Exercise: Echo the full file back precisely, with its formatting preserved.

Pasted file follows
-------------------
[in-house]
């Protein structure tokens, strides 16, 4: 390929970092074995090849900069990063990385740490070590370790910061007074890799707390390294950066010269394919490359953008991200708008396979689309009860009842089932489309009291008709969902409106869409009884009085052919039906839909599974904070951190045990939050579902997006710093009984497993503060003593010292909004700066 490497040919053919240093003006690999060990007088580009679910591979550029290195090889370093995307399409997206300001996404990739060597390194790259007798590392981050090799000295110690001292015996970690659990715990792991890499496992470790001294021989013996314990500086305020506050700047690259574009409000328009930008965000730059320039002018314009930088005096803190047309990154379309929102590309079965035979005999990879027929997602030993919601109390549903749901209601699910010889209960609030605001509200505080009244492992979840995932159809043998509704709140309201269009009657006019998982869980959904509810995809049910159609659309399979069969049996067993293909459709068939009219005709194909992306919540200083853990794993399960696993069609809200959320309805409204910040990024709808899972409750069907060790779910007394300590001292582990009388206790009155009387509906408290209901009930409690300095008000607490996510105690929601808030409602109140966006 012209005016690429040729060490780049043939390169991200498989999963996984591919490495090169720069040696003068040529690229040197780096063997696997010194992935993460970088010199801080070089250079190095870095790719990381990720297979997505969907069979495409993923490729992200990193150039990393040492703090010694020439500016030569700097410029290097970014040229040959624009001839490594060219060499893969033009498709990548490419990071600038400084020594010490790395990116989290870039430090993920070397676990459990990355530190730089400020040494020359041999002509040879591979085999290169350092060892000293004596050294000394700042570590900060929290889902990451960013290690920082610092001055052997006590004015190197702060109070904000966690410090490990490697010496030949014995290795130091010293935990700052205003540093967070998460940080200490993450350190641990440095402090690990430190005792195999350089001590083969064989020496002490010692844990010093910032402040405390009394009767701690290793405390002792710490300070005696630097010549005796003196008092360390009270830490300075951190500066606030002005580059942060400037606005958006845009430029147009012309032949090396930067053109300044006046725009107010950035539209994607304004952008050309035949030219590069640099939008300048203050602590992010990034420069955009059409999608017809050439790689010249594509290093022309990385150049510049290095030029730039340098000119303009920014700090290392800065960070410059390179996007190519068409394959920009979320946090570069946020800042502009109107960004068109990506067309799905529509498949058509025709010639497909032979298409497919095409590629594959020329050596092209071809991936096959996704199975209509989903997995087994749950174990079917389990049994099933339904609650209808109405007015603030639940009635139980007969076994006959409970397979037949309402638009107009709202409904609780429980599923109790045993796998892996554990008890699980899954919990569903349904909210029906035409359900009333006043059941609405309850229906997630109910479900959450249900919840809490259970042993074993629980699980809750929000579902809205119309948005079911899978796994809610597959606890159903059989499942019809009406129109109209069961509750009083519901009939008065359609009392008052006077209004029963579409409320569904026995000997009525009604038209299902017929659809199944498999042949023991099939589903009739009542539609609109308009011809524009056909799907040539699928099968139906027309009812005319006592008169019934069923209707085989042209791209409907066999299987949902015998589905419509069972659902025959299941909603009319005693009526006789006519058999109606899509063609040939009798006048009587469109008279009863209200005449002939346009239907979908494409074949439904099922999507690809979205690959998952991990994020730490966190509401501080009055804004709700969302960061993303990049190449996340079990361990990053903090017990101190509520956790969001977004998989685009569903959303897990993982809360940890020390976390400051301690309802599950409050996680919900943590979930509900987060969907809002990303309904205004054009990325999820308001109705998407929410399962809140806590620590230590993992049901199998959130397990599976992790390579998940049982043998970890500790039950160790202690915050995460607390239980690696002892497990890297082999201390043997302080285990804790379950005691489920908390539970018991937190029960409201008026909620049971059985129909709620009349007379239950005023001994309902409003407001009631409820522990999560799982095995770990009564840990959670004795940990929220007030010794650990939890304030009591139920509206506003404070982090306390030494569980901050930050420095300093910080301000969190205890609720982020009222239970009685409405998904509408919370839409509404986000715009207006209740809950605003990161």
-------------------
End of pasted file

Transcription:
[in-house]
């Protein structure tokens, strides 16, 4: 390929970092074995090849900069990063990385740490070590370790910061007074890799707390390294950066010269394919490359953008991200708008396979689309009860009842089932489309009291008709969902409106869409009884009085052919039906839909599974904070951190045990939050579902997006710093009984497993503060003593010292909004700066 490497040919053919240093003006690999060990007088580009679910591979550029290195090889370093995307399409997206300001996404990739060597390194790259007798590392981050090799000295110690001292015996970690659990715990792991890499496992470790001294021989013996314990500086305020506050700047690259574009409000328009930008965000730059320039002018314009930088005096803190047309990154379309929102590309079965035979005999990879027929997602030993919601109390549903749901209601699910010889209960609030605001509200505080009244492992979840995932159809043998509704709140309201269009009657006019998982869980959904509810995809049910159609659309399979069969049996067993293909459709068939009219005709194909992306919540200083853990794993399960696993069609809200959320309805409204910040990024709808899972409750069907060790779910007394300590001292582990009388206790009155009387509906408290209901009930409690300095008000607490996510105690929601808030409602109140966006 012209005016690429040729060490780049043939390169991200498989999963996984591919490495090169720069040696003068040529690229040197780096063997696997010194992935993460970088010199801080070089250079190095870095790719990381990720297979997505969907069979495409993923490729992200990193150039990393040492703090010694020439500016030569700097410029290097970014040229040959624009001839490594060219060499893969033009498709990548490419990071600038400084020594010490790395990116989290870039430090993920070397676990459990990355530190730089400020040494020359041999002509040879591979085999290169350092060892000293004596050294000394700042570590900060929290889902990451960013290690920082610092001055052997006590004015190197702060109070904000966690410090490990490697010496030949014995290795130091010293935990700052205003540093967070998460940080200490993450350190641990440095402090690990430190005792195999350089001590083969064989020496002490010692844990010093910032402040405390009394009767701690290793405390002792710490300070005696630097010549005796003196008092360390009270830490300075951190500066606030002005580059942060400037606005958006845009430029147009012309032949090396930067053109300044006046725009107010950035539209994607304004952008050309035949030219590069640099939008300048203050602590992010990034420069955009059409999608017809050439790689010249594509290093022309990385150049510049290095030029730039340098000119303009920014700090290392800065960070410059390179996007190519068409394959920009979320946090570069946020800042502009109107960004068109990506067309799905529509498949058509025709010639497909032979298409497919095409590629594959020329050596092209071809991936096959996704199975209509989903997995087994749950174990079917389990049994099933339904609650209808109405007015603030639940009635139980007969076994006959409970397979037949309402638009107009709202409904609780429980599923109790045993796998892996554990008890699980899954919990569903349904909210029906035409359900009333006043059941609405309850229906997630109910479900959450249900919840809490259970042993074993629980699980809750929000579902809205119309948005079911899978796994809610597959606890159903059989499942019809009406129109109209069961509750009083519901009939008065359609009392008052006077209004029963579409409320569904026995000997009525009604038209299902017929659809199944498999042949023991099939589903009739009542539609609109308009011809524009056909799907040539699928099968139906027309009812005319006592008169019934069923209707085989042209791209409907066999299987949902015998589905419509069972659902025959299941909603009319005693009526006789006519058999109606899509063609040939009798006048009587469109008279009863209200005449002939346009239907979908494409074949439904099922999507690809979205690959998952991990994020730490966190509401501080009055804004709700969302960061993303990049190449996340079990361990990053903090017990101190509520956790969001977004998989685009569903959303897990993982809360940890020390976390400051301690309802599950409050996680919900943590979930509900987060969907809002990303309904205004054009990325999820308001109705998407929410399962809140806590620590230590993992049901199998959130397990599976992790390579998940049982043998970890500790039950160790202690915050995460607390239980690696002892497990890297082999201390043997302080285990804790379950005691489920908390539970018991937190029960409201008026909620049971059985129909709620009349007379239950005023001994309902409003407001009631409820522990999560799982095995770990009564840990959670004795940990929220007030010794650990939890304030009591139920509206506003404070982090306390030494569980901050930050420095300093910080301000969190205890609720982020009222239970009685409405998904509408919370839409509404986000715009207006209740809950605003990161």